Farmers Suspend Agitation, to Vacate Delhi Borders by Dec 11
SKM leader Yudhvir Singh said, there would be a review meeting of the SKM leaders at Singhu Border again on January 15 to assess if the government has lived up to its words.
New Delhi: Almost 15 months after the agitation began, triggered by the now-repealed three farm laws, the Samyukt Kisan Morcha on Thursday said they have suspended their protests after positive assurances from the government on their demands, but said a review would be taken on January 15.
“We are happy with the letter from the government. We plan to celebrate our win and return from the campsites at Delhi borders and other locations on December 11,” one of the leaders of the Samyukt Kisan Morcha (SKM), Yudhvir Singh said.
He, however, said, there would be a review meeting of the SKM leaders at Singhu Border again on January 15 to assess if the government has lived up to its words.
“Our current agitation stands suspended. Battle has been won and the war to ensure farmers’ rights, especially to secure MSP as a legal entitlement for all farmers, will continue,” the SKM statement on the 378th day of the agitation in Delhi said.
The farmers wanted to celebrate on Friday itself, however, in view of the solemn occasion of the funeral of Chief of Defence Staff Gen Bipin Rawat, who perished in a helicopter crash with 12 others on Wednesday, the celebrations will take place on Saturday, when the farmers return to their homes. The SKM leaders’ meeting started with a two-minute silence to the deceased in the crash.
The letter from the government had been in the making for two days as the farmers demanded additional assurances not mentioned in the earlier two drafts. The current one promises formation of a Committee that will include farmers’ representatives to discuss how to arrive at the minimum support price (MSP) among other demands.
The SKM said, “We dedicate the fabulous and historic victory of the struggle to around 715 martyrs of the movement, including those in Lakhimpur Kheri,” and added, “Farmers’ unity, peace and patience has been the key to the victory, and this will not be allowed to erode in any circumstance. We shall collectively stay alert and ensure that promises are kept.”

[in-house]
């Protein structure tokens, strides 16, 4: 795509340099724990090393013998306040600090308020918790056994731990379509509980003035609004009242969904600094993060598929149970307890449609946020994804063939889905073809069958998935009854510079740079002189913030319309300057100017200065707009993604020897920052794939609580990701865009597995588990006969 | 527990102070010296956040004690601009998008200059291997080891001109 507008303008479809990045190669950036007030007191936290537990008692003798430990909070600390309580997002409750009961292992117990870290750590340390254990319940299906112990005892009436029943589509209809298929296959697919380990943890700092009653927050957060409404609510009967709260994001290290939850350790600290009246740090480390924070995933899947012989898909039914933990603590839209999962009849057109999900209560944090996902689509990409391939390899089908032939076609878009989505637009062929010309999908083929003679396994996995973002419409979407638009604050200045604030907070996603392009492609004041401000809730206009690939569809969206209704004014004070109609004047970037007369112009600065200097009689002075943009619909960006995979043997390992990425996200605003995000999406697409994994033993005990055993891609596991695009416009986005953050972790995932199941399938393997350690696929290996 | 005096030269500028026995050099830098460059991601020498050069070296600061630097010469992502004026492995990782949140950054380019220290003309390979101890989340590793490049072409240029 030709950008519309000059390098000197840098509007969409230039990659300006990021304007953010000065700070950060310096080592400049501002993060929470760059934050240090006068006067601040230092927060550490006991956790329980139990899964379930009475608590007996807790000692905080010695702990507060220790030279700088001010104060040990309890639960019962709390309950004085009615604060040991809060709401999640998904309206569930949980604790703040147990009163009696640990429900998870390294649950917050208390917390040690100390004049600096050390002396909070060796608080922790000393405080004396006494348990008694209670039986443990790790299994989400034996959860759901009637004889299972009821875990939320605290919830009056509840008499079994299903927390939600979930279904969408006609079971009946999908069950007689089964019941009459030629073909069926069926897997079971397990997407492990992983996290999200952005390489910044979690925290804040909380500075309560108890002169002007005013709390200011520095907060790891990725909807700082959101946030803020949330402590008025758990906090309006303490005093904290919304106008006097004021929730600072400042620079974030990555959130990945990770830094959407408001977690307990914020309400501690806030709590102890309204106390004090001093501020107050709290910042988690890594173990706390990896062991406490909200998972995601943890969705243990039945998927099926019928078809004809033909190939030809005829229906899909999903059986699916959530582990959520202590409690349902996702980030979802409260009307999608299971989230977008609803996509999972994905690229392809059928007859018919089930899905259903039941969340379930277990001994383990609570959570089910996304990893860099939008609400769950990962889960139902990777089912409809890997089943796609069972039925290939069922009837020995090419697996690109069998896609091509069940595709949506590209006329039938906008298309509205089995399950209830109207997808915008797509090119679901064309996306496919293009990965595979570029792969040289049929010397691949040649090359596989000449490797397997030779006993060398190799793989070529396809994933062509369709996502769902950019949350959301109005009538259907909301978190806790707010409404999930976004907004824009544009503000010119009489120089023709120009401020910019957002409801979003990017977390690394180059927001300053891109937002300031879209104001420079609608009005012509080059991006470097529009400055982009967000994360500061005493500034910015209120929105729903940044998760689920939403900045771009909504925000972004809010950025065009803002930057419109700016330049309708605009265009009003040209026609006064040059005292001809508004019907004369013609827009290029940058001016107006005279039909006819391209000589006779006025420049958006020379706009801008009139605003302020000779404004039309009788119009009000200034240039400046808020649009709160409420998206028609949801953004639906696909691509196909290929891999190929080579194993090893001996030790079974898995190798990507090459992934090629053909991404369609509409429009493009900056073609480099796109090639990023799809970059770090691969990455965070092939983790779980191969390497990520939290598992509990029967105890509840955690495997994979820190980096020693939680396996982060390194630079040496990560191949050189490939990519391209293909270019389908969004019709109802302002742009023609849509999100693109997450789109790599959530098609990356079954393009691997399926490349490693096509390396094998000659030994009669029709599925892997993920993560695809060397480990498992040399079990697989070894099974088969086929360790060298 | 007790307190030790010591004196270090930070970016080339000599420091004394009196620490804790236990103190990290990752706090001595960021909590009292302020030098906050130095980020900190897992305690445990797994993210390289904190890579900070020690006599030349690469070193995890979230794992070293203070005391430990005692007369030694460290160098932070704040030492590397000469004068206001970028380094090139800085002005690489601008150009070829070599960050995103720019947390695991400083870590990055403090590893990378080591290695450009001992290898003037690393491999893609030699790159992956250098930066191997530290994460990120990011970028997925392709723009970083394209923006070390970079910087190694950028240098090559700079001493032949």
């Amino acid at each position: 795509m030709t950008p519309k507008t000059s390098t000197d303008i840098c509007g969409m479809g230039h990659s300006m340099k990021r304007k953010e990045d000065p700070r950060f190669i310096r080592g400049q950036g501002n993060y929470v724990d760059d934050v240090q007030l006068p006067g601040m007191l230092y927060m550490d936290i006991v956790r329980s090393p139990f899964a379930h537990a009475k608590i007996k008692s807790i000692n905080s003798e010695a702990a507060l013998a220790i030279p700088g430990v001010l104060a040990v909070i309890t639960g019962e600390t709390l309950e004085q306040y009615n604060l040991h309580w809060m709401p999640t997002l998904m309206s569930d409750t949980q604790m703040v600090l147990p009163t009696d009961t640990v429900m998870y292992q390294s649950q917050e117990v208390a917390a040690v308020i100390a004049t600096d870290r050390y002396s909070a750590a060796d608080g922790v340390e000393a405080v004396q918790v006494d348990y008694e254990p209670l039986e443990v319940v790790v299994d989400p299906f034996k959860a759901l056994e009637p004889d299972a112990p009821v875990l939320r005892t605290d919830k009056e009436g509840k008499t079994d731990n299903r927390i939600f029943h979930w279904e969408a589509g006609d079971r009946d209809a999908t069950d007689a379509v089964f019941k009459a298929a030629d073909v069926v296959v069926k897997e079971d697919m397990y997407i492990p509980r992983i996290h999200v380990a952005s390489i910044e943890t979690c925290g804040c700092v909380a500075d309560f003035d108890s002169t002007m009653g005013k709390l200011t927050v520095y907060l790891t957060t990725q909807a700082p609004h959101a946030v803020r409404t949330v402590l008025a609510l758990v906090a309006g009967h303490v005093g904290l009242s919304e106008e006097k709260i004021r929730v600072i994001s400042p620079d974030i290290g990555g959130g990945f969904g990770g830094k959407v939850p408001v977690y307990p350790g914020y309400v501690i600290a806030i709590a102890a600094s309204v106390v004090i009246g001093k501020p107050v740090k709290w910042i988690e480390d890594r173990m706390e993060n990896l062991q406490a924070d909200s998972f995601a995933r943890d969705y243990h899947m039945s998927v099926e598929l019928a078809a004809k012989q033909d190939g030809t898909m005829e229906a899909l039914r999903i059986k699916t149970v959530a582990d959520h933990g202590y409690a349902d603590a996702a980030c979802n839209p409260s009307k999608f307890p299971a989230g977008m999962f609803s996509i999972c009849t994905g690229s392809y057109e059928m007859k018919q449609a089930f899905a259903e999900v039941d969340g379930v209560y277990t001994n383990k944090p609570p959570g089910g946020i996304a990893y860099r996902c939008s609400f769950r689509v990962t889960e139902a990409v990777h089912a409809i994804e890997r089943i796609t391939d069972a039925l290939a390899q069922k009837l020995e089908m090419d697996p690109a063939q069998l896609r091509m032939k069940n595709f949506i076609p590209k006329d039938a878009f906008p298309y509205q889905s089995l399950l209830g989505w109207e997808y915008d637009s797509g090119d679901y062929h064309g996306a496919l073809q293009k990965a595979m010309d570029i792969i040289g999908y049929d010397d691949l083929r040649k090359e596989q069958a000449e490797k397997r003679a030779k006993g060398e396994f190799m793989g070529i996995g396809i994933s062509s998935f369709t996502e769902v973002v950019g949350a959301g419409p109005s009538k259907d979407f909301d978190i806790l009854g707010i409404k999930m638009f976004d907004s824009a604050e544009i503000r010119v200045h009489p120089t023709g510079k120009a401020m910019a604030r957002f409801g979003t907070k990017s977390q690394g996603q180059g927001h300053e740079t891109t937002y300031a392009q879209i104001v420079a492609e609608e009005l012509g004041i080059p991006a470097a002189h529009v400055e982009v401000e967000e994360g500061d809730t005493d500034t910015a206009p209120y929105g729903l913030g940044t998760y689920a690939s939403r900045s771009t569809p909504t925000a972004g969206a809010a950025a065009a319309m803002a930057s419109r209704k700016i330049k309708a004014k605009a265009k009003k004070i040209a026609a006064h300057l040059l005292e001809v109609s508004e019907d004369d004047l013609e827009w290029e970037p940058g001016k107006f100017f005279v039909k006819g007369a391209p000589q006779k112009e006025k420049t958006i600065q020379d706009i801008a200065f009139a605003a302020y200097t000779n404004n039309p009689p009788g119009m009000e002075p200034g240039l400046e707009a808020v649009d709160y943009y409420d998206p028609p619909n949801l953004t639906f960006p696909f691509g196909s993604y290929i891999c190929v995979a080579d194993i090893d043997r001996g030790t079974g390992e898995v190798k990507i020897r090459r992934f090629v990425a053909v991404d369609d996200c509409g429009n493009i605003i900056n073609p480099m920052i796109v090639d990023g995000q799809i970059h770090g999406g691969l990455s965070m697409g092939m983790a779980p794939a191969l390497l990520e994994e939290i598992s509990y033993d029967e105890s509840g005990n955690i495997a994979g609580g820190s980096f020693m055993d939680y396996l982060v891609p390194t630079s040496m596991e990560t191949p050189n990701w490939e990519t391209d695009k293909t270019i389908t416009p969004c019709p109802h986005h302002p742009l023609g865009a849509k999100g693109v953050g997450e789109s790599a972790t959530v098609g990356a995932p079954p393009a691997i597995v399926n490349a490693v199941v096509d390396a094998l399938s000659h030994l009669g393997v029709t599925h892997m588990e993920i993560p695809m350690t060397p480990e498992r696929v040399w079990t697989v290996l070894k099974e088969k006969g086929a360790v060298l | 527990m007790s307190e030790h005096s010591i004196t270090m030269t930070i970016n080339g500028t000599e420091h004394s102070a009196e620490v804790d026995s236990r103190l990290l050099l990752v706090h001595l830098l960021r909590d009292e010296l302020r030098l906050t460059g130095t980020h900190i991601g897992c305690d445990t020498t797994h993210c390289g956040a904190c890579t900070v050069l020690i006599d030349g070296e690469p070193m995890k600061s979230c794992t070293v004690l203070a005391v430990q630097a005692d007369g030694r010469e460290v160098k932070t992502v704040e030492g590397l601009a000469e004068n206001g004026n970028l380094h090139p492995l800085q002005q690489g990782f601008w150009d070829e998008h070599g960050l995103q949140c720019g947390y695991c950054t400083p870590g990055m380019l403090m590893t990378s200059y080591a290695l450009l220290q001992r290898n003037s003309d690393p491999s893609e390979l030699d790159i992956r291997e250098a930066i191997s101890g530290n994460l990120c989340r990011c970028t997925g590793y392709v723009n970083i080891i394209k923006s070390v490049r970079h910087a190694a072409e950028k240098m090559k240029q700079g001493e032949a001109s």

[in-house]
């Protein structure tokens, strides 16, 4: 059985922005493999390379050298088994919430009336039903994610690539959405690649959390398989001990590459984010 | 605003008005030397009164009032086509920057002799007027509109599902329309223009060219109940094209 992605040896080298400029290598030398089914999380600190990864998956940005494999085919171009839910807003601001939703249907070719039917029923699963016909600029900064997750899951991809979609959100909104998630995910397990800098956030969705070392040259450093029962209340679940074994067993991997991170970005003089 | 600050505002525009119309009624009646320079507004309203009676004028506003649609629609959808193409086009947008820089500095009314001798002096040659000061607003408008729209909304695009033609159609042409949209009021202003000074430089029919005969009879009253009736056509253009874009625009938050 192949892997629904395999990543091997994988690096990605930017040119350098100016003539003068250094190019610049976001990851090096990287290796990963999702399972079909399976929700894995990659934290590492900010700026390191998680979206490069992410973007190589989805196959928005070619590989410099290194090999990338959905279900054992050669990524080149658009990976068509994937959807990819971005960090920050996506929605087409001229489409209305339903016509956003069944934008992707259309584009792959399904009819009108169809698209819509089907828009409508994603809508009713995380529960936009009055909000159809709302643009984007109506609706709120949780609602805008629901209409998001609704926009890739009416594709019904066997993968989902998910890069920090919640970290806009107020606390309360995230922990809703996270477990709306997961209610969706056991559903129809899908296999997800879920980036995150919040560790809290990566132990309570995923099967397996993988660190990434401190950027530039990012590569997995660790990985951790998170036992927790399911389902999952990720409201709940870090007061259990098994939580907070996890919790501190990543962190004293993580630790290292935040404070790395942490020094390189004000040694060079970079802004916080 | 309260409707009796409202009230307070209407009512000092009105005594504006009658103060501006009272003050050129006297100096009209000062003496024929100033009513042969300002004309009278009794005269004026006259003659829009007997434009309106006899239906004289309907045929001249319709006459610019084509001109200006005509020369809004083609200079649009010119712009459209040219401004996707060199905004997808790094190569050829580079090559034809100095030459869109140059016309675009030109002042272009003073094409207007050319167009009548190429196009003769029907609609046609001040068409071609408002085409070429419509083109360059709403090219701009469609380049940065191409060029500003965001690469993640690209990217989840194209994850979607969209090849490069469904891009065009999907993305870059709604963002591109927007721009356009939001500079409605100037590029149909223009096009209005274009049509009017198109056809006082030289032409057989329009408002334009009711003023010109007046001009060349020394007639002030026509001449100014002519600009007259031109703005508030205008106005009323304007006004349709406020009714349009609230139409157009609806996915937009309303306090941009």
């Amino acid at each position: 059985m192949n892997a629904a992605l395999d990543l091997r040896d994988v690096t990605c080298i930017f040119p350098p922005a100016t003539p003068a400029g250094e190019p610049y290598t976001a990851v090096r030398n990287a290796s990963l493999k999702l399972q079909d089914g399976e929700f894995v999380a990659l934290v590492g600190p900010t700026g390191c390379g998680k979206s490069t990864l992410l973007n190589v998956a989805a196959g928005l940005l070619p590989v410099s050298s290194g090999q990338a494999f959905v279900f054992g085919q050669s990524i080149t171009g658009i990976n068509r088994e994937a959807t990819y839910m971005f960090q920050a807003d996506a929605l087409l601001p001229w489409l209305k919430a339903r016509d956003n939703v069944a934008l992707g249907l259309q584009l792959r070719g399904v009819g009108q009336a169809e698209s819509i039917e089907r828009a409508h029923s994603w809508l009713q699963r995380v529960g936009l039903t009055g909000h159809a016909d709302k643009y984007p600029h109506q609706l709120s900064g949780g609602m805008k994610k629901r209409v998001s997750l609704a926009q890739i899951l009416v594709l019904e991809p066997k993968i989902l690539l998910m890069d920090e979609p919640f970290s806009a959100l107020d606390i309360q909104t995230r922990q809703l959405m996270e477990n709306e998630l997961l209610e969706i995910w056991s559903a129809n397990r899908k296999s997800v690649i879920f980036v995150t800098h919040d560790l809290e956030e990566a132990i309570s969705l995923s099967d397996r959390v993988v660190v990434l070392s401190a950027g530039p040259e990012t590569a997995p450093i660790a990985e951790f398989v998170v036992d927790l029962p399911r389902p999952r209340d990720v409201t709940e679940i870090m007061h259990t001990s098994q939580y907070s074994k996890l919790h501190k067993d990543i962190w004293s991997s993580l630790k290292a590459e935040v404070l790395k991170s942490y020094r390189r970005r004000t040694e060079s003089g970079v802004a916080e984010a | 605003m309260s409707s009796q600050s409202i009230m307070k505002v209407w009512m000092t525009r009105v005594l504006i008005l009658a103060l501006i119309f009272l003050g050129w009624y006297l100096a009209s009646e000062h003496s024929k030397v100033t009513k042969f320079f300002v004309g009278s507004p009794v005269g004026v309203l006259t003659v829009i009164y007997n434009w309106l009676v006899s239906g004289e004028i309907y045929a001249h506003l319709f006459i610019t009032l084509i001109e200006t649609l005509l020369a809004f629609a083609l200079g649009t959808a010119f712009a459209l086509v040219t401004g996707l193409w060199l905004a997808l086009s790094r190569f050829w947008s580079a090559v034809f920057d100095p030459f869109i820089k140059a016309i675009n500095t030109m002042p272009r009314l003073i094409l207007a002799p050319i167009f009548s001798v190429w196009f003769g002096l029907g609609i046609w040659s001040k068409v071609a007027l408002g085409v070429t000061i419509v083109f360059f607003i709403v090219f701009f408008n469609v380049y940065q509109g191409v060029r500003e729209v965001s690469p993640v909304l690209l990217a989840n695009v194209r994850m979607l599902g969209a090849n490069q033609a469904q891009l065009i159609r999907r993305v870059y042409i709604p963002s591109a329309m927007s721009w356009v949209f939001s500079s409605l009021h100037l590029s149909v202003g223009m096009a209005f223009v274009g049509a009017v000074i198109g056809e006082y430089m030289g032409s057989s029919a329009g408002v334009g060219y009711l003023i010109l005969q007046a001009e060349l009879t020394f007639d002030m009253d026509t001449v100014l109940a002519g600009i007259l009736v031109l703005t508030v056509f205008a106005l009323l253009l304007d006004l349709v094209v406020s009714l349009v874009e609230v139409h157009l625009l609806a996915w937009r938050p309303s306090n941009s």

Meanwhile, the mood at the Singhu Border camp site on Delhi outskirts was jubilant since morning. On the one hand, hectic activity was going on for winding up the camp site, home to scores of farmers for the last 15 months. And on the other, SKM meeting was going on with eager media persons mingling with the overjoyed farmers.
The Samyukt Kisan Morcha (SKM), a consortium of 40-odd farmers’ organisations from across India, had spearheaded the agitation from day one. The countdown for ending the agitation had begun on November 19, when the Prime Minister announced to repeal the law, but confusion continued even after Parliament repealed the contentious three laws on November 29 about the exact fate of the agitation.
The President had given his assent to the three Farm Bills on September 27, 2020. The three Bills were Farmers’ Produce Trade and Commerce (Promotion and Facilitation) Bill, 2020, Farmers (Empowerment and Protection) Agreement on Price Assurance and Farm Services Bill, 2020 and Essential Commodities (Amendment) Bill 2020.
The farmers had maintained that repeal of the farm laws was just the primary demand, but there were other demands too and the agitation would not end till those were met. One of the main demands among those unmet then was legal backing for minimum support price, for which the Prime Minister had announced formation of a committee with representatives from the Centre, states, agriculture bodies, farmers, and academicians.
Ahead of these becoming laws and soon after that farmers across the platforms had embarked on agitation, some of them peaceful, some resulting in damage to government property, including the riotous agitation at the Red Fort on January 26 earlier this year. The SKM has claimed loss of lives of more than 600 farmers at various places during the agitation. Hundreds of these farmers — most of them from western Uttar Pradesh, Punjab, and Haryana under the banner of Samyukt Kisan Morcha — had been camping at various entry points to Delhi.